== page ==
Read more: Entrepreneur  

Wednesday, 24 October 2018

Facts About Sweden - the Largest Country in the Nordic Region

Credit: Baltic Media

The largest country in the Nordic Region is also the one with the biggest population. For many, Sweden is synonymous with the production of high-quality cars, iron, and steel.
Inland lakes and large rivers cover almost 10% of Sweden's land mass. Despite the country's enormous coniferous forests, it still has 27,000 km2 of arable land.
Sweden is also the Nordic Region's most populous country, with around 9.1 million inhabitants, almost two million of whom live in the Stockholm area. The northern parts of the country are sparsely populated.
Sweden is a constitutional monarchy. King Carl XVI Gustaf has no real political power, and the parliament, Riksdagen, is the country's highest authority.
Sweden is a member of the EU but has retained the crown as its currency. The country is not a member of NATO.
Sweden is a major exporter of goods and services. The biggest exports are electronics, engineering, cars, paper, iron and steel.
Per capita GDP is € 28,200 (2006).
Total area (1): 447,420 km2
Lakes and streams: 40,080 km2
Arable land and gardens: 26,080 km2
Forests and plantations: 282,760 km2
Largest lake: Vänern 5,648 km2
Highest point: Kebnekaise 2,106 m
Coast line mainland: 11,530 km
National borders: 2,205 km (border to Finland: 586 km, to Norway 1,619 km)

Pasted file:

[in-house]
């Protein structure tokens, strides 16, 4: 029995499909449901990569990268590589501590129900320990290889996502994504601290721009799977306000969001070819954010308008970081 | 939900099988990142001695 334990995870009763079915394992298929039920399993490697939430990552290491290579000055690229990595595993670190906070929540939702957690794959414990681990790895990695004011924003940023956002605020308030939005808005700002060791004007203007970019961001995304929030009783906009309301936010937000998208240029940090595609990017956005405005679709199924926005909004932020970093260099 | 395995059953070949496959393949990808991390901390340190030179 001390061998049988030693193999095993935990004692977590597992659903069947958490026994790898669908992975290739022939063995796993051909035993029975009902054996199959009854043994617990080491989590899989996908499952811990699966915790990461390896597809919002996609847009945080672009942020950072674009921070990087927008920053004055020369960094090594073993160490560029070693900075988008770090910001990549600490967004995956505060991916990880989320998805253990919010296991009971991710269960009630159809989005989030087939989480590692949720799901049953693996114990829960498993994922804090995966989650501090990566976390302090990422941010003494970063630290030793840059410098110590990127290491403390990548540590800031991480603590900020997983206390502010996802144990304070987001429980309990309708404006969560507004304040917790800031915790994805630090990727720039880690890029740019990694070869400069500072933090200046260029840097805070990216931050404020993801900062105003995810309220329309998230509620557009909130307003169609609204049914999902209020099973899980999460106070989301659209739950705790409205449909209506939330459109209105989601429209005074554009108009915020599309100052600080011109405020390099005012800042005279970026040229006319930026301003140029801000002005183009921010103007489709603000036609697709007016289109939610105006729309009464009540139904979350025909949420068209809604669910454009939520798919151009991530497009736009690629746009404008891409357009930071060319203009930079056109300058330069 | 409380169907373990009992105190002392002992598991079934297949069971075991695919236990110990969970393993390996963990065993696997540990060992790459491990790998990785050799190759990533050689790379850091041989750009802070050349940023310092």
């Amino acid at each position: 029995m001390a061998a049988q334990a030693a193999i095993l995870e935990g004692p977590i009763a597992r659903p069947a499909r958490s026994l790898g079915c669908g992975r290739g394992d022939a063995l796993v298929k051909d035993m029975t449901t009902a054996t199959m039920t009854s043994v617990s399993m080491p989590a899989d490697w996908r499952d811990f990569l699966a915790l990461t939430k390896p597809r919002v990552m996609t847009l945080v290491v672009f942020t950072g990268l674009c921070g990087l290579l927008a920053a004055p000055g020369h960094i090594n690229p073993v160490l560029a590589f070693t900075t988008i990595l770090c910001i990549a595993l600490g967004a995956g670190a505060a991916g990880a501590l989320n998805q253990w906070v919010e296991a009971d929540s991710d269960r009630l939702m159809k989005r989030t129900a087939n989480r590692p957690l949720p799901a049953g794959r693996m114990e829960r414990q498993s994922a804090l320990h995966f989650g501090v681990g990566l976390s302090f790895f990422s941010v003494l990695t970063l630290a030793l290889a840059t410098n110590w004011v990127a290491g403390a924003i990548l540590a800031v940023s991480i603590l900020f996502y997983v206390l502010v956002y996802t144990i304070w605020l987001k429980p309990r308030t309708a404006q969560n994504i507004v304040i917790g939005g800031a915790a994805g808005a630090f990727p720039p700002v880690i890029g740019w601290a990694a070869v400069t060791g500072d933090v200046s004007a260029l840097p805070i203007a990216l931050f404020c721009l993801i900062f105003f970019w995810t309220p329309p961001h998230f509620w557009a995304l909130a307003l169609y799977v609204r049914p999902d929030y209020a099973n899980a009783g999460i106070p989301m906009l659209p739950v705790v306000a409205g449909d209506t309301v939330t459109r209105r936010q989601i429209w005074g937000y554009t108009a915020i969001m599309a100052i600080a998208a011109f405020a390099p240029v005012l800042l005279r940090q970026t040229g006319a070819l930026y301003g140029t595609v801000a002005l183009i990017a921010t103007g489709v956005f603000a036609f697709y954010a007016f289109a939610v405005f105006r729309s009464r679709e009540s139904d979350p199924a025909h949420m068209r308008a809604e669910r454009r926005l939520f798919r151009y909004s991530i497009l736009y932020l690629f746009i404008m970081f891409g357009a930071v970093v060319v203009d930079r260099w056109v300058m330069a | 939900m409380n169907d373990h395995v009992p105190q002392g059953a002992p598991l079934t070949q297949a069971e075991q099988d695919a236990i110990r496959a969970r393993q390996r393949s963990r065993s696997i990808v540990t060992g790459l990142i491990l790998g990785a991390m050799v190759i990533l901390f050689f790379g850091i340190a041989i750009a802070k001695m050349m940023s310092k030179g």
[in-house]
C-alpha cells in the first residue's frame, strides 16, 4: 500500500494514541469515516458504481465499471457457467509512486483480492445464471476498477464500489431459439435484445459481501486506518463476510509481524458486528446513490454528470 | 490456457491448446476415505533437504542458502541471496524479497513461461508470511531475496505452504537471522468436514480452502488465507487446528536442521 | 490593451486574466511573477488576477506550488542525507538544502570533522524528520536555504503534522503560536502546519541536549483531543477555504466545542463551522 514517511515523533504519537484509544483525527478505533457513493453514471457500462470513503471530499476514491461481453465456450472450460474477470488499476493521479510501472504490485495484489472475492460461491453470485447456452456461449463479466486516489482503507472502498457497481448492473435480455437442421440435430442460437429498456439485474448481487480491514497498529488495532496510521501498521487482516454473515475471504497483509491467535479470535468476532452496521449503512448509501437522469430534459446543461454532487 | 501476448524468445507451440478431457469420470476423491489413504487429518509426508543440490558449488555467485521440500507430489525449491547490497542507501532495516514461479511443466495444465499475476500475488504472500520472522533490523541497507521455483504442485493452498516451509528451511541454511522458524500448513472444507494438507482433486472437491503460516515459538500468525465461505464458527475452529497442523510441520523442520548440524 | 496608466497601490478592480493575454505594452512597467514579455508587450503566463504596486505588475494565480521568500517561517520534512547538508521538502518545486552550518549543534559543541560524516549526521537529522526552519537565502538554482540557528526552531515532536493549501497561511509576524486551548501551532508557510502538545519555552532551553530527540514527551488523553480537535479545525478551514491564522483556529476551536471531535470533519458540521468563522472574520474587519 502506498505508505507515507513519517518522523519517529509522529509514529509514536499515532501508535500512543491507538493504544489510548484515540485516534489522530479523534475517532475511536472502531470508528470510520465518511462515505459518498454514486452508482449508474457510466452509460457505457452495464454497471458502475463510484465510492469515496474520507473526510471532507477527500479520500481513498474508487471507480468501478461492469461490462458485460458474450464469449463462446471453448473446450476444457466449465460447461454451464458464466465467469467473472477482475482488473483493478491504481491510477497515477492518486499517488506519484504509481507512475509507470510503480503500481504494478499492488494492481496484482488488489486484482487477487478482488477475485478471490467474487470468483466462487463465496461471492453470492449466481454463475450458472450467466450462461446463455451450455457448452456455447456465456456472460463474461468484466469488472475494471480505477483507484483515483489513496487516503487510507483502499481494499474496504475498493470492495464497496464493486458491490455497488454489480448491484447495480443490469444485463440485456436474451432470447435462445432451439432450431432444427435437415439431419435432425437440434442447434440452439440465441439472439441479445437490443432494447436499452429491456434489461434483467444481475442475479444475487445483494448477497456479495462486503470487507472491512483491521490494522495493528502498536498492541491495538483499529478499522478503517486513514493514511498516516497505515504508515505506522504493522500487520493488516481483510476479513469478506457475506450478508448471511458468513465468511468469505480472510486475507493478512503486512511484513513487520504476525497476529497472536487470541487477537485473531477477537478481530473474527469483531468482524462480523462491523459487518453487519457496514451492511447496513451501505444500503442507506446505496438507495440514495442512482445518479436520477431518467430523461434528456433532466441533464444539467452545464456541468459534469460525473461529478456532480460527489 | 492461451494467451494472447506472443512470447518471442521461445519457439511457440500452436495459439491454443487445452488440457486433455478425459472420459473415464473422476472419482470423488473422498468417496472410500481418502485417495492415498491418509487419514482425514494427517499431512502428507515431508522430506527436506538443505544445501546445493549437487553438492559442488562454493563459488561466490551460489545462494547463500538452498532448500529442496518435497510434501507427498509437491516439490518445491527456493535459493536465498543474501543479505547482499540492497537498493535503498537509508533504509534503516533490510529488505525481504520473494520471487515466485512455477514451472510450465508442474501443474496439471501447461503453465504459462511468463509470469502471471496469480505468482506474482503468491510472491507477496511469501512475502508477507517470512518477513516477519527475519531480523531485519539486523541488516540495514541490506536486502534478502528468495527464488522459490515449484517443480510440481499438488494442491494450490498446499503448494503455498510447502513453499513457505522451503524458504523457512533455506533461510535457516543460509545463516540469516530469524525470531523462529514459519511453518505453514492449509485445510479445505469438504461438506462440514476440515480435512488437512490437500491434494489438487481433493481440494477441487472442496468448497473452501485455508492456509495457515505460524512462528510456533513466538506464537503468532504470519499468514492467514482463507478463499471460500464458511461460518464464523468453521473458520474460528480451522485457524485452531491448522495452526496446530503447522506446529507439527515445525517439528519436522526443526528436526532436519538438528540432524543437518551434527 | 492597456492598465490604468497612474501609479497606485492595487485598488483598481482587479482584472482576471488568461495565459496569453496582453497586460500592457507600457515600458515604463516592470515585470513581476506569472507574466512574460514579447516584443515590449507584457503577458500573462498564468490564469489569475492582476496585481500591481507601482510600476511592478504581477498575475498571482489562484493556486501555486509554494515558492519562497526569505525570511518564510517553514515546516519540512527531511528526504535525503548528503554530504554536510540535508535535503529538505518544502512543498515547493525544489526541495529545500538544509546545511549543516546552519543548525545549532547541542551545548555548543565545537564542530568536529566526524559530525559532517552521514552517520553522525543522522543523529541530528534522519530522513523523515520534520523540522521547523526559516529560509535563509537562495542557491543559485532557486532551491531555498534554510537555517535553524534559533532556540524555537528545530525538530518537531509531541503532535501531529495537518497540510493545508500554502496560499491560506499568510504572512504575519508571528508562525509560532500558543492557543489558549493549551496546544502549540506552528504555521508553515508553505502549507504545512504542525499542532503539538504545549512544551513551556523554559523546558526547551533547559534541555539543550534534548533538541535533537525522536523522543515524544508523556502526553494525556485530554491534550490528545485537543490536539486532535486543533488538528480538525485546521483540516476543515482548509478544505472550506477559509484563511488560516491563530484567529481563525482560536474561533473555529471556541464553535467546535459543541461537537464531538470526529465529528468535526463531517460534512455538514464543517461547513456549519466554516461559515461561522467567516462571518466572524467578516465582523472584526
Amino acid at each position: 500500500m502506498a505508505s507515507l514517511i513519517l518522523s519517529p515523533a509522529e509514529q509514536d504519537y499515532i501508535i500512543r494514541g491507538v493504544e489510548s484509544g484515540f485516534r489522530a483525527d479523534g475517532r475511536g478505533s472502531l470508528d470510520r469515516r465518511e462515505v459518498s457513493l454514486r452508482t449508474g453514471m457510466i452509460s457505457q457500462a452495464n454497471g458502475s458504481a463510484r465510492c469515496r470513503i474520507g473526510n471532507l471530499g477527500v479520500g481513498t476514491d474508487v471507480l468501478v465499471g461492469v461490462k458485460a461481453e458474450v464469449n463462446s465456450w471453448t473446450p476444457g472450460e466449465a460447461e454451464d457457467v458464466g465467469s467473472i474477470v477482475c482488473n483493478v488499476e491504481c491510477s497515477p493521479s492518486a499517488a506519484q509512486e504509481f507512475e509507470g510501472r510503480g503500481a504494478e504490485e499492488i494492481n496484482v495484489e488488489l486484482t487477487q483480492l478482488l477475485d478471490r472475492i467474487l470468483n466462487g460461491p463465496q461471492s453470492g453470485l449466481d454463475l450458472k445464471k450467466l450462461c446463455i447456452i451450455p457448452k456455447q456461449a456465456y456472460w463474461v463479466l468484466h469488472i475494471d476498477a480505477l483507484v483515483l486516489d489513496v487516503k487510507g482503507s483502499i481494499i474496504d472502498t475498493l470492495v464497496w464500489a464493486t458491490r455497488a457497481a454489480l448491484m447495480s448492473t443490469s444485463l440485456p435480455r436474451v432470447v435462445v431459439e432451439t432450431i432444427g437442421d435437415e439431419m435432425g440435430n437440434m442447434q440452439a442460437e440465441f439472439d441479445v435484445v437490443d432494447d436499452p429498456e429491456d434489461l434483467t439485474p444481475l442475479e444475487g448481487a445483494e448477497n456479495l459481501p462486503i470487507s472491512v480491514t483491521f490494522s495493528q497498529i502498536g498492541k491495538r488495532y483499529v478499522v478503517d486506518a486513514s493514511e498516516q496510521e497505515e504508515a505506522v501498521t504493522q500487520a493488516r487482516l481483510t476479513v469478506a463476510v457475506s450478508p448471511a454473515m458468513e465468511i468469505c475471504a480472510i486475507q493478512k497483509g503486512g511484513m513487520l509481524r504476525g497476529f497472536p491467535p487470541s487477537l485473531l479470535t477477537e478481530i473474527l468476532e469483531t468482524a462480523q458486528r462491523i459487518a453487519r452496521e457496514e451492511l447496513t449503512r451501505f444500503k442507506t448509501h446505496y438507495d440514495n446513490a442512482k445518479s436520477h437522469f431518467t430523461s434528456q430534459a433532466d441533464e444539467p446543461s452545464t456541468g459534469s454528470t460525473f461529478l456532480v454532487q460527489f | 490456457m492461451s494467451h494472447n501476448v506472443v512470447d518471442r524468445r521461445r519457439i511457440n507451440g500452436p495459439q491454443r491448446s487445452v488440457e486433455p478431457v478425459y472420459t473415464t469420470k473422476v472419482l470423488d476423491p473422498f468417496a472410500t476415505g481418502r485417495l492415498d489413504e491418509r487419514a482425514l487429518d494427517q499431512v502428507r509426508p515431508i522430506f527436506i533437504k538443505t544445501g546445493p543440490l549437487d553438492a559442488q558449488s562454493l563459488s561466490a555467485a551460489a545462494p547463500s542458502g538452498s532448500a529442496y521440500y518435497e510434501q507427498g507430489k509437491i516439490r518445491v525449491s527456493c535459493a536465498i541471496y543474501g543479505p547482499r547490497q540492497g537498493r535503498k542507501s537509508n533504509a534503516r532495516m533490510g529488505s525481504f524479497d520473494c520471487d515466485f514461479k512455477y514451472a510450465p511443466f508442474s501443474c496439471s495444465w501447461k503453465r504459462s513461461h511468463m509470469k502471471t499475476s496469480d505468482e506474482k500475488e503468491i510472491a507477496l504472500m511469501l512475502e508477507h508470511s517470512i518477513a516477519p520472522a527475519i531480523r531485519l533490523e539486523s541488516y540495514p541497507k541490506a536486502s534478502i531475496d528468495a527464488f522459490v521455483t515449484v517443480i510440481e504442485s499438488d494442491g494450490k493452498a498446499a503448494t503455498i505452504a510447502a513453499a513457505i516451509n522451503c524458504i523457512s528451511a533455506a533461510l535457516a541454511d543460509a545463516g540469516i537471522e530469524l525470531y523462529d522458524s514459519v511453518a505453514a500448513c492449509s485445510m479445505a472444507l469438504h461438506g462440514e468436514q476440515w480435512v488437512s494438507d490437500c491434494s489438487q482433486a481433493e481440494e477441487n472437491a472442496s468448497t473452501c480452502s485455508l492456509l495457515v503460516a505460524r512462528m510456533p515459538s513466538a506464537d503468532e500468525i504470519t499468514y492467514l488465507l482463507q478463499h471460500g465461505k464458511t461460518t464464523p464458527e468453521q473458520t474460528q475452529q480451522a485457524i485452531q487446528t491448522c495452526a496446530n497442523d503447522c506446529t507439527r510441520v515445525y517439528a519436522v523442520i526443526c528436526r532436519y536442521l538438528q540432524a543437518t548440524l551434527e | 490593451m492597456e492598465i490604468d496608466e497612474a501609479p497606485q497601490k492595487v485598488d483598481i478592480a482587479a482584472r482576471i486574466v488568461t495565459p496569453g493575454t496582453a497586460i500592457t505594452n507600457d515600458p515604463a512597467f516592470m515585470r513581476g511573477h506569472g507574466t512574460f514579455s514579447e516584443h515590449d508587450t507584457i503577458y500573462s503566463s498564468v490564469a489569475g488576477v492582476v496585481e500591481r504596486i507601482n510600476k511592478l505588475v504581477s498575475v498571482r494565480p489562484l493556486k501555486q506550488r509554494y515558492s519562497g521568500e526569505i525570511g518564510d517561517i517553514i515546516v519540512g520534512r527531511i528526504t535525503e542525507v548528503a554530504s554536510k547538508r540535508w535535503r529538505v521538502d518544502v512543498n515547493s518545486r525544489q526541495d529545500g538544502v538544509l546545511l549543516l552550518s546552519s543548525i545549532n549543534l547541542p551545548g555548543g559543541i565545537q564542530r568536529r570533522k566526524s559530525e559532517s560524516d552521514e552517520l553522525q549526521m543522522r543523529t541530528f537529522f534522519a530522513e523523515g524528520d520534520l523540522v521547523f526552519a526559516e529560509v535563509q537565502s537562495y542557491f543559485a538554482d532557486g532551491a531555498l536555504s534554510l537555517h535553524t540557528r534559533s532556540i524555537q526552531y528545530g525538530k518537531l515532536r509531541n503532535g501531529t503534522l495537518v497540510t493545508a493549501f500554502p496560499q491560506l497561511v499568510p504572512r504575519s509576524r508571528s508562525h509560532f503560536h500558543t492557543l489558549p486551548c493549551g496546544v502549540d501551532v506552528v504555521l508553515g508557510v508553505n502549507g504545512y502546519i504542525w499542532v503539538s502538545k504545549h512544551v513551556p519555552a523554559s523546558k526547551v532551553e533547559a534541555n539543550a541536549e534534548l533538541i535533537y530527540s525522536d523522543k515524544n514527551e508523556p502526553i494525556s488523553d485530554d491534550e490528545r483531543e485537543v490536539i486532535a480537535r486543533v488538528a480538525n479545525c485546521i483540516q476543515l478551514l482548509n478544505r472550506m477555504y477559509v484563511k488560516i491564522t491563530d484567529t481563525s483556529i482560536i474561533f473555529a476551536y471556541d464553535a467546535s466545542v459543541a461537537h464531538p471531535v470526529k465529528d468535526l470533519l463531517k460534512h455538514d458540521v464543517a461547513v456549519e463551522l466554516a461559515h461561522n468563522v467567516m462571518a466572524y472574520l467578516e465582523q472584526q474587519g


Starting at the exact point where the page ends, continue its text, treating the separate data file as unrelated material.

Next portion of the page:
Icecap and glaciers: 283 km2
Population February 2017: 10 014 873 inh.
Population density 01.01.14: 23.7 pop./km2
Population, capital 2016: 2 163 042 inh Stockholm (municipality) (2)
National day: 6th June (Swedish Flag's Day)
Form of government: Constitutional monarchy
Parliament: Riksdag (349 seats)
Membership of the EU: From 01.01.95
Membership of NATO: No
Head of State (as of September 2009): Kong Carl XVI Gustaf
Head of government (as of October 2014): Prime Minister [Stefan Löfven]
Currency: Swedish crown (SEK)
Official website:
1) Incl. the largest lakes, but excl. the area from the coastline to the territorial boundary, 81,502 km2
2) Stockholm, Upplands Väsby, Vallentuna, Österåker, Värmdö, Järfälla, Ekerö, Huddinge, Botkyrka, Salem, Haninge, Tyresö, Upplands-Bro, Nykvarn, Täby, Danderyd, Sollentuna, Södertälje, Nacka, Sundbyberg, Solna, Lidingö, Vaxholm, Norrtälje, Sigtuna and Nynäshamn
Source: Norden

Saturday, 1 September 2018

We can help you capture new Nordic and Baltic markets. Here is a piece of advice on how to start

Website translation services for ecommerce
Credit: StoryBlocks. Norway

Website translations
Exports of products and services to other countries is what both you and your country need. If you want to capture new markets, having your website or online store only in English is not enough.

According to market research, an online store or website in client's native language has a significant impact on buyer's choice. Roughly 75% online store customers give preference to the seller who provides product and service description in customer's native language.
So if you want to expand your product or service market, start with website localization in the language used on your potential market. However, do not forget to ensure customer service in their native language.
Saves money